<li>
  {{rental.owner}}'s {{rental.type}} in {{rental.city}}
  {{#if isImageShowing}}
    <p><img src={{rental.image}} alt={{rental.type}} ></p>
  {{else}}
    <button {{action 'imageShow'}}>Show image</button>
  {{/if}}
</li>

We should also let users hide the image again. We'll add another {{action}} helper with the named event imageHide. We can bind{{action}} handlers to any HTML element that is clickable. Here, we'll add it to the image:

app/templates/components/rental-tile.hbs
<li>
  {{rental.owner}}'s {{rental.type}} in {{rental.city}}
  {{#if isImageShowing}}
    <p><img src={{rental.image}} alt={{rental.type}} {{action 'imageHide'}}></p>
  {{else}}
    <button {{action 'imageShow'}}>Show image</button>
  {{/if}}
</li>

In our JavaScript component file, we will add code to hide the image by setting the isImageShowing property back to false:

app/components/rental-tile.js
import Ember from 'ember';

export default Ember.Component.extend({
  isImageShowing: false,
  actions: {
    imageShow: function() {
      this.set('isImageShowing', true);
    },
    imageHide: function() {
      this.set('isImageShowing', false);
    }
  }
});

Overview

Below is our 'mapped out' application with these new features. Follow along with the numbered notes to continue to familiarize yourself with the flow of an Ember application:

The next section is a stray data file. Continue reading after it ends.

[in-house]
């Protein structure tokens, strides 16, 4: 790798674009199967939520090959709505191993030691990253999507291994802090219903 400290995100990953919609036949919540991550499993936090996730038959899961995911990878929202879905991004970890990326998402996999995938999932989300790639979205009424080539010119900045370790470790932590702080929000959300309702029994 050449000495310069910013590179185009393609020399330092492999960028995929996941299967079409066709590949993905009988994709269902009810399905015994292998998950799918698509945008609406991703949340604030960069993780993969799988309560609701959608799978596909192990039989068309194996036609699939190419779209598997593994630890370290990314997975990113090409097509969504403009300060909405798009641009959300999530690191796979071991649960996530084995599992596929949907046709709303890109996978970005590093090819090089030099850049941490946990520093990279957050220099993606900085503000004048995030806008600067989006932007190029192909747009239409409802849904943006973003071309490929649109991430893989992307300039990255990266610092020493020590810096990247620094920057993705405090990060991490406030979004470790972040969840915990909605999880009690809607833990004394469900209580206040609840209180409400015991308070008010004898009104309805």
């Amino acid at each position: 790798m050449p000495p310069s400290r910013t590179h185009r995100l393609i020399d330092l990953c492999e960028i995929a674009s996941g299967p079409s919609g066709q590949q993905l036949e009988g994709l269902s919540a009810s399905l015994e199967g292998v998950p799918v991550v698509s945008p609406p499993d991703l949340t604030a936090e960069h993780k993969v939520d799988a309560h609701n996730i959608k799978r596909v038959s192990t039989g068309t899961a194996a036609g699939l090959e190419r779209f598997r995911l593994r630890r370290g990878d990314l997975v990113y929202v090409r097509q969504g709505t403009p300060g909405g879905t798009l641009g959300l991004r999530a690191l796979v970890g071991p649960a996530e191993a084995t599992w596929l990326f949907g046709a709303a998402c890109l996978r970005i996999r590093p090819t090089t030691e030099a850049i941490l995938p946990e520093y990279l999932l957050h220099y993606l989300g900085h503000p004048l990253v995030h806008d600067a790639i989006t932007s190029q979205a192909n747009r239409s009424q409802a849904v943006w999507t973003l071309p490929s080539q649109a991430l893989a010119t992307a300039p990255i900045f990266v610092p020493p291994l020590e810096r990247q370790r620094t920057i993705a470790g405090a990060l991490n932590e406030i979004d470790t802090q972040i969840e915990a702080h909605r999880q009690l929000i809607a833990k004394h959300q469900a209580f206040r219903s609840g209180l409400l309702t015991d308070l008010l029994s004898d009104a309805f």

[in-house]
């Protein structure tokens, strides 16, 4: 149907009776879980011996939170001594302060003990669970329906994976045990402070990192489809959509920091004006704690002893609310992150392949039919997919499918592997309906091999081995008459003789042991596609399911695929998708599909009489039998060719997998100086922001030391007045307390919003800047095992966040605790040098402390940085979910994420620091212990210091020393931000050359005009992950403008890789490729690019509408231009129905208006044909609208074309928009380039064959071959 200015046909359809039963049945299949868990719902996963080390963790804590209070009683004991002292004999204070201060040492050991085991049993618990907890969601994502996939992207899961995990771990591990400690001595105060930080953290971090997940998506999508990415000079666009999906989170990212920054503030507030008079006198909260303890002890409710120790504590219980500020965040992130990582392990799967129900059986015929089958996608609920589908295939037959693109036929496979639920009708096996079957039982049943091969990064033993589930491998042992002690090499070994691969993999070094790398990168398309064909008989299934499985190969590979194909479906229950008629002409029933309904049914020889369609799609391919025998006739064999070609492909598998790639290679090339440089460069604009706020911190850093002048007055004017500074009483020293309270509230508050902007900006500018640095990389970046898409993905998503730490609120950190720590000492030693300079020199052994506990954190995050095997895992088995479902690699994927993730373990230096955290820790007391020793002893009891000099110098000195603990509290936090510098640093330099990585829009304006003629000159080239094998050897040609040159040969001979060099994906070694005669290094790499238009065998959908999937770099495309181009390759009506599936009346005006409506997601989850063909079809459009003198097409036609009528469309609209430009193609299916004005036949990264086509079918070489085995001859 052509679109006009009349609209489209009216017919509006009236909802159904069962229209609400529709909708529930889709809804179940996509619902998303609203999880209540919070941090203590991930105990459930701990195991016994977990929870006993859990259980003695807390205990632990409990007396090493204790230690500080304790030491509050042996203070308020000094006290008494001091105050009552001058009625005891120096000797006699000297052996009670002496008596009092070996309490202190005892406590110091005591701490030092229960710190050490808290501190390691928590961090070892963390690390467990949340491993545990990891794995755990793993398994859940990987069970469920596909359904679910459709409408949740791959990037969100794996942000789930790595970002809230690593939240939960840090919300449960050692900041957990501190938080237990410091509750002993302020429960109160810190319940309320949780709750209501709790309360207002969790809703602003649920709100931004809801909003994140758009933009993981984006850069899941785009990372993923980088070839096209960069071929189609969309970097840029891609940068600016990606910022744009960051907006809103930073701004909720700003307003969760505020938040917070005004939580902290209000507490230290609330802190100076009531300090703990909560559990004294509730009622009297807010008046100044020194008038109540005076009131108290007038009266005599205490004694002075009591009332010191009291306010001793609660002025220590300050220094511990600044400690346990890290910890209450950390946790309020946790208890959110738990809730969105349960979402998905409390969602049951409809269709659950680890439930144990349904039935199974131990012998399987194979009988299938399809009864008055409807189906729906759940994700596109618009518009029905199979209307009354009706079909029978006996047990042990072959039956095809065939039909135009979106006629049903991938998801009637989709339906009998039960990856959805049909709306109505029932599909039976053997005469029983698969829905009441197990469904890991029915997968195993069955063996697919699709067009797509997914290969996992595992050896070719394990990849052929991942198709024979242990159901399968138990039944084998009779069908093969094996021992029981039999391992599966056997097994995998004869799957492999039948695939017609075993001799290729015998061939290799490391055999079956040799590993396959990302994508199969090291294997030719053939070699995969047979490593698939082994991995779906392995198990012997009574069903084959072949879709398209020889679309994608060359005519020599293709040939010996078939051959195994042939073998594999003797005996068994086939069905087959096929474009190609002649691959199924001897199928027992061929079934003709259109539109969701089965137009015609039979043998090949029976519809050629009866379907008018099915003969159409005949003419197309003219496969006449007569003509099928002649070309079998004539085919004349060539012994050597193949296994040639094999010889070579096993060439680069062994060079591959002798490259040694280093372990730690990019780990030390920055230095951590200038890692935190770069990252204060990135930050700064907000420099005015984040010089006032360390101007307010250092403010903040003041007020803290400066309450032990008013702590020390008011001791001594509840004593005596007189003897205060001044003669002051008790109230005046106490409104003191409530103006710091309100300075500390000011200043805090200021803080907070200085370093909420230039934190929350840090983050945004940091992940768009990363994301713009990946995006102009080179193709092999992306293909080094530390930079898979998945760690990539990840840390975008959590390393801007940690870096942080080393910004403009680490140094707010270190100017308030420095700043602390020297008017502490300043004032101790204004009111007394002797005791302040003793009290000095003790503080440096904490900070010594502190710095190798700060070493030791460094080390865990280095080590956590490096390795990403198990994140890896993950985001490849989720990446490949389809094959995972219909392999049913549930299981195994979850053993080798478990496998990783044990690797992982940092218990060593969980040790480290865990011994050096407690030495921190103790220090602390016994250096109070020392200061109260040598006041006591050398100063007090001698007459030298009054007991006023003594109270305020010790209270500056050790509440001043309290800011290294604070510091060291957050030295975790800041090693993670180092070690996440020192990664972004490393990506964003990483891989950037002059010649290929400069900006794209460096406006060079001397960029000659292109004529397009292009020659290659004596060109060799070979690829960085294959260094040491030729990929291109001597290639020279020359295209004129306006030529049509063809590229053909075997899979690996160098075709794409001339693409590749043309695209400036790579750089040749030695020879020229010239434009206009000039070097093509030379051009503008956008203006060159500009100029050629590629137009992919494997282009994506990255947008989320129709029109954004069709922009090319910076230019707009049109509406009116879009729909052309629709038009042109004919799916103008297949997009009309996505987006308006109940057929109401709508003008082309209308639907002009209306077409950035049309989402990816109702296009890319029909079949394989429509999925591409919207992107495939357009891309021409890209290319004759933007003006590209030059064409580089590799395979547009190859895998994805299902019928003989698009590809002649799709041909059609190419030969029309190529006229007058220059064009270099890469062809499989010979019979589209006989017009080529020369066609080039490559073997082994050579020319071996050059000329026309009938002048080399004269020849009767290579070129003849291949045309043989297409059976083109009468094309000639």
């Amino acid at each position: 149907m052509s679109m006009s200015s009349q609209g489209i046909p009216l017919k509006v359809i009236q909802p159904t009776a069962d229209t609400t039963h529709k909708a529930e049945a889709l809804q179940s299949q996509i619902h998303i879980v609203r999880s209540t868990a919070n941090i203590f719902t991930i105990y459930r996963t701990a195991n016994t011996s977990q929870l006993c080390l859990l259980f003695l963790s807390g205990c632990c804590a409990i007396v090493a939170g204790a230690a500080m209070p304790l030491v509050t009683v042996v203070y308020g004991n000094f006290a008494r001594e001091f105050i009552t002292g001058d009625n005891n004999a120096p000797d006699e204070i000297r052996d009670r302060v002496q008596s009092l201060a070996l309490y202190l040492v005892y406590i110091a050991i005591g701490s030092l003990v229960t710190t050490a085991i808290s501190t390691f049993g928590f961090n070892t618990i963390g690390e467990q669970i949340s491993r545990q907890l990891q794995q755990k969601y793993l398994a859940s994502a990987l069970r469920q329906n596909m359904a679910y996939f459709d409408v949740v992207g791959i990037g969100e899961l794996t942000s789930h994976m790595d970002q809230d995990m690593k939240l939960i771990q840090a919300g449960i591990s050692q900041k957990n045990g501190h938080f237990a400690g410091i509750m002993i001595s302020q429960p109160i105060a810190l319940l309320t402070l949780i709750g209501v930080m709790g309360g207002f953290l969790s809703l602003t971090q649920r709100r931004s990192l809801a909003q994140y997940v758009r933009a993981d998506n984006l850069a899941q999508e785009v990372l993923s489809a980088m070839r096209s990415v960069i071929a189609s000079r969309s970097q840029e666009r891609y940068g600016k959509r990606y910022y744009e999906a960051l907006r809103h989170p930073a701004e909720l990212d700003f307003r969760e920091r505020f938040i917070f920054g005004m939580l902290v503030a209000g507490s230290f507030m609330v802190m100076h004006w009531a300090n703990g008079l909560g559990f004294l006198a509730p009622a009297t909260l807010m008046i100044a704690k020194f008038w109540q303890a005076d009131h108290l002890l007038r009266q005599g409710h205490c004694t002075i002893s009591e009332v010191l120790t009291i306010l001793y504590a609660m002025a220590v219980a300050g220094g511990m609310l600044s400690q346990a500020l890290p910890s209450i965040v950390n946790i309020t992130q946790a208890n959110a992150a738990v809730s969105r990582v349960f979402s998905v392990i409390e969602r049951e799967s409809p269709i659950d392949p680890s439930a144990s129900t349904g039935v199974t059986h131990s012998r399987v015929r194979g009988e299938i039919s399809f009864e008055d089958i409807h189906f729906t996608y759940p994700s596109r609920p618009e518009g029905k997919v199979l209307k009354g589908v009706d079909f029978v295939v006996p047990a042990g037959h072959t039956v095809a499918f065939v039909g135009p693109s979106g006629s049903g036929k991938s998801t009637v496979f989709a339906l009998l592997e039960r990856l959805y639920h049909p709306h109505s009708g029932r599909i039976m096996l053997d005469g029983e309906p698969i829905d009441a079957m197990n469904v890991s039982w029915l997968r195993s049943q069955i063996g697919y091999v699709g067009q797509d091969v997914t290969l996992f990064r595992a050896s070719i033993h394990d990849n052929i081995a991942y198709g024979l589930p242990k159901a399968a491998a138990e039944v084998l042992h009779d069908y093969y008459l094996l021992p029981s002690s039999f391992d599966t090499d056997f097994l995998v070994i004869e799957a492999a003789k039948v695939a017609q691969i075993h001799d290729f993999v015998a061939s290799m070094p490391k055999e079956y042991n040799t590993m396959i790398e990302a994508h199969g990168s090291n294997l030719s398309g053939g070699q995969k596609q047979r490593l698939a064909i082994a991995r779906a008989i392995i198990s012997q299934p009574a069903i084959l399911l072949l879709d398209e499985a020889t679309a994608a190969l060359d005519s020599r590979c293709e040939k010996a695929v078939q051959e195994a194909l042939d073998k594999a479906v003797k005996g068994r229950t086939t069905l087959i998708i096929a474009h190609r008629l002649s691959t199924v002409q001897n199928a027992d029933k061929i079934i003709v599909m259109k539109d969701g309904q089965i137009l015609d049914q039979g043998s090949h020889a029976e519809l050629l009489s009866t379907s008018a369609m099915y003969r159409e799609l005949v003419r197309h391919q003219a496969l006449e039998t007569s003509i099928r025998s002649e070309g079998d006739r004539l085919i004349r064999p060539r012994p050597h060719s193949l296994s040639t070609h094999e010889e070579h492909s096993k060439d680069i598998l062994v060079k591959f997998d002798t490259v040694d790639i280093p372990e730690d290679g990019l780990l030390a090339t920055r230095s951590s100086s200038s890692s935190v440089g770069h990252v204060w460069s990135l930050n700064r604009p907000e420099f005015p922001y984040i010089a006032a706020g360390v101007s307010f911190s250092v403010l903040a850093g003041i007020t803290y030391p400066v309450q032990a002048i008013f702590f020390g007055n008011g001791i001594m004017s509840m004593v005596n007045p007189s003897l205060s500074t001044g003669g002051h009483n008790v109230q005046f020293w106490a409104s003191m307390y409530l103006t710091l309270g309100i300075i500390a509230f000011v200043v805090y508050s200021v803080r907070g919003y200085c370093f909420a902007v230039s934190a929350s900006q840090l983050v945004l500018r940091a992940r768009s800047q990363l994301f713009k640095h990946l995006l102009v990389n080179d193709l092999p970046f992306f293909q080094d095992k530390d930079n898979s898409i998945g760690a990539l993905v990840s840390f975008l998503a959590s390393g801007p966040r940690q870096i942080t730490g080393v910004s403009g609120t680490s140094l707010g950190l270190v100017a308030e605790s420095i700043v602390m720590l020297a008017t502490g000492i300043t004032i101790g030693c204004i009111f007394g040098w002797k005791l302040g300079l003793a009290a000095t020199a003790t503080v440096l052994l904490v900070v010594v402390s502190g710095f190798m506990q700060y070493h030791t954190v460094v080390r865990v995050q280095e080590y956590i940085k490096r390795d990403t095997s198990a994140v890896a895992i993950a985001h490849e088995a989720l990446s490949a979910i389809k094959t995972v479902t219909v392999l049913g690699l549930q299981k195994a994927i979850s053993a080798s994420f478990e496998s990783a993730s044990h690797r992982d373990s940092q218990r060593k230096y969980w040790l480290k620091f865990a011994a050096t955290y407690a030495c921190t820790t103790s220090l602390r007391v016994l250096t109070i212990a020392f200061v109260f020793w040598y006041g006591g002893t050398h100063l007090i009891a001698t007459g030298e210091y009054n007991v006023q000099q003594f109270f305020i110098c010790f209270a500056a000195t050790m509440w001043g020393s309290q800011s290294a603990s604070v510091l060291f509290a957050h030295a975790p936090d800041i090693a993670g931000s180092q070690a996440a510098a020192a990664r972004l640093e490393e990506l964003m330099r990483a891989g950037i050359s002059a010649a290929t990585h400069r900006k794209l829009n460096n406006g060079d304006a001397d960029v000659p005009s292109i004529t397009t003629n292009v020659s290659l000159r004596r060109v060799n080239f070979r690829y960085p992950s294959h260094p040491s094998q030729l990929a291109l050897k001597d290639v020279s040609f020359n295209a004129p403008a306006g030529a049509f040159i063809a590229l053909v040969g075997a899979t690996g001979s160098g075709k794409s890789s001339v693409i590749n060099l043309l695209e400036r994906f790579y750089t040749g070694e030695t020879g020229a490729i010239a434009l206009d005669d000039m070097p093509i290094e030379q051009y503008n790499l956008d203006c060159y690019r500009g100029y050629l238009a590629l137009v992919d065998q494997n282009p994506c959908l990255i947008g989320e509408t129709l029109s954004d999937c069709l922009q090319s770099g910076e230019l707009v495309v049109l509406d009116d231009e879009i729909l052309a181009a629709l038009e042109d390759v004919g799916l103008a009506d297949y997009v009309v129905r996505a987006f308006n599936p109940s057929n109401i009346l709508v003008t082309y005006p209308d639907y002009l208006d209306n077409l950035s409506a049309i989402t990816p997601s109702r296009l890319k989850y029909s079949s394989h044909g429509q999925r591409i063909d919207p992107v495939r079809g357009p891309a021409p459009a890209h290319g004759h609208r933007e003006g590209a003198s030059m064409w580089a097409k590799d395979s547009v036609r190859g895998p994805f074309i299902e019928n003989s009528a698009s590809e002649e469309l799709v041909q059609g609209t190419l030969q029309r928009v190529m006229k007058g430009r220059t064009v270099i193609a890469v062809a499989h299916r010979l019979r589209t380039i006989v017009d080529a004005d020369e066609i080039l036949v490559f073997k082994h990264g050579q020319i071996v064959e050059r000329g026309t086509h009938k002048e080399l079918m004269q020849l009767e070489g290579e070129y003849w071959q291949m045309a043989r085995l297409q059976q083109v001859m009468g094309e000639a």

ember-application-map-with-component-actions.


Example GitHub Repo for Super-Rentals

Overview


  • Component names should be kebab-case (all lowercase separated by a dash). A dash is required in every component name to avoid possible naming conflicts with HTML elements. So rental-tile would be an acceptable component name, but rental would not be.

  • Components are completely isolated from their surroundings. They do not automatically have access to models and other information within context of the route in which they are called. Anything a component needs from its surroundings must be passed in manually.

  • When passing objects into a component the name on the left of = always refers to the variable name used within the component. The name on the right refers to the object we're assigning to that variable name.

  • By default, the {{action}} helper listens for click events. If we place it on a button, the action we denote will be automatically triggered when that button is clicked